The USS Intrepid was decommissioned in 1974, after which it was brought to New York City and reopened as the Intrepid Sea-Air-Space Museum. Dominating Manhattan’s Hudson River shoreline, it is by far the best known and most visited naval museum in the United States, with the largest collection of aircraft on any museum ship, including everything from a stealth aircraft, to a Concorde and a space capsule. The museum is also home to the submarine USS Growler.
Alameda, CA (Essex class; launched in 1943)
The USS Hornet (CV-12), the only other surviving sister ship of the Yorktown and Intrepid, has a history very similar to its more famous siblings. Commissioned in 1943, its service in World War II took place in the Pacific theater, and it was present at the Battle of the Philippine Sea, the Battle of Leyte Gulf, and at the Marianas Turkey Shoot. The Hornet’s most famous post-war moment took place in 1969, when it recovered Buzz Aldrin, Neil Armstrong and Michael Collins after the first moon landing. The Hornet also has a reputation for paranormal activity, and is considered one of the most haunted ships in American history.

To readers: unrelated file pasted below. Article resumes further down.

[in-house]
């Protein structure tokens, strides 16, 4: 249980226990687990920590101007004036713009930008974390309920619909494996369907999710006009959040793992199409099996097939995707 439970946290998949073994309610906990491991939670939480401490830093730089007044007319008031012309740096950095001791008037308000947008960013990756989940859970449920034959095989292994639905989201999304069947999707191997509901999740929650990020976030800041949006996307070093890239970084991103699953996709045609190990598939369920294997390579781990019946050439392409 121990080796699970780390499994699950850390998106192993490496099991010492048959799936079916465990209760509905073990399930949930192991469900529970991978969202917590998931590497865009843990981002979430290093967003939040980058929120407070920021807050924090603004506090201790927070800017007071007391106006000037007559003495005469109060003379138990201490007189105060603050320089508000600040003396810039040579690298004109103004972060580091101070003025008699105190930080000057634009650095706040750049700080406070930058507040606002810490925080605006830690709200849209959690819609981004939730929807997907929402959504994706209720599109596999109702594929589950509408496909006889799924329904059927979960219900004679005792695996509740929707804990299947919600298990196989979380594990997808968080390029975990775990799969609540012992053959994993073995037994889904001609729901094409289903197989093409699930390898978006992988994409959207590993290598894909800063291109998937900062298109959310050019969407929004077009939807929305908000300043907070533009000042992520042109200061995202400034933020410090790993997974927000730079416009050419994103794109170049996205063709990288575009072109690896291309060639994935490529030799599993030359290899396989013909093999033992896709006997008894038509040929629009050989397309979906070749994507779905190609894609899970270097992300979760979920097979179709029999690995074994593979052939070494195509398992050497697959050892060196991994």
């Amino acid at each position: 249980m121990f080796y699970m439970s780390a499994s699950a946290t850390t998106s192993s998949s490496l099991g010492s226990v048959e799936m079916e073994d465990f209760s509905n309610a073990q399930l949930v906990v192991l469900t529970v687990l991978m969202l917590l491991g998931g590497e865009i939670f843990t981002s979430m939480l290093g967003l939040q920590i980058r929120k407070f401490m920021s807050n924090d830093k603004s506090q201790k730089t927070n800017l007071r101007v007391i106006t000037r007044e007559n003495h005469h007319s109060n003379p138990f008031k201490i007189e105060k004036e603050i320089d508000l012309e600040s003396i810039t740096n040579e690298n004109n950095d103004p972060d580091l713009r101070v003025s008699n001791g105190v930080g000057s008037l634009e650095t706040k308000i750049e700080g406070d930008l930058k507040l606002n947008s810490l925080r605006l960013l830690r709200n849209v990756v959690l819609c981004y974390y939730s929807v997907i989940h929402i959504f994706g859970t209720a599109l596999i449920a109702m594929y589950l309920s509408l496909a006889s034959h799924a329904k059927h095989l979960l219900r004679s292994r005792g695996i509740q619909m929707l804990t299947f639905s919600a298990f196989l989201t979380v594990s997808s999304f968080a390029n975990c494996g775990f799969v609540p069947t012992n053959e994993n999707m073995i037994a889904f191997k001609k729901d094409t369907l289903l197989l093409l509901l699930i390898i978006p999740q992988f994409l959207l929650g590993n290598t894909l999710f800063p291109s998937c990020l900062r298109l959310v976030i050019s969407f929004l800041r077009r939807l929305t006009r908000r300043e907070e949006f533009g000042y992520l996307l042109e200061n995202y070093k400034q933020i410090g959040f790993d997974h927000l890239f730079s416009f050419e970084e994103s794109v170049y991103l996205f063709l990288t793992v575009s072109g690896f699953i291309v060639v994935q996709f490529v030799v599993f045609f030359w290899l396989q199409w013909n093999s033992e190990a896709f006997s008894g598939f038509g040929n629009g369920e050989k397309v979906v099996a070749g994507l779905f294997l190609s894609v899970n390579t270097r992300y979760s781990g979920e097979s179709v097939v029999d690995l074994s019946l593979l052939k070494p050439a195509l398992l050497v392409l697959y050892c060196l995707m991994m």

The USS Hornet was decommissioned in 1970 having won nine battle stars. After being mothballed for nearly three decades, the Hornet was reopened to the public in 1998 as the USS Hornet Museum. The museum is home to a number of aircraft, but is best known for its excellent collection of artifacts from the Apollo space program, one of the largest such exhibits in the United States.
Corpus Christi, TX (Essex class; launched in 1942)
The USS Lexington (CV-16), the Blue Ghost, was the longest-serving aircraft carrier in American history. It was named in honor of its predecessor which was sunk at the Battle of the Coral Sea. The Lexington fought in several major engagements of the Pacific war, including the Battle of Leyte Gulf and the Marianas Turkey Shoot. She earned the nickname Blue Ghost because of its color and its apparent invincibility as it was thought by the Japanese to have been sunk on several occasions. After the war the Lexington had a long career as a training carrier, and appeared in a number of films, including Midway (1975) and Pearl Harbor (2001).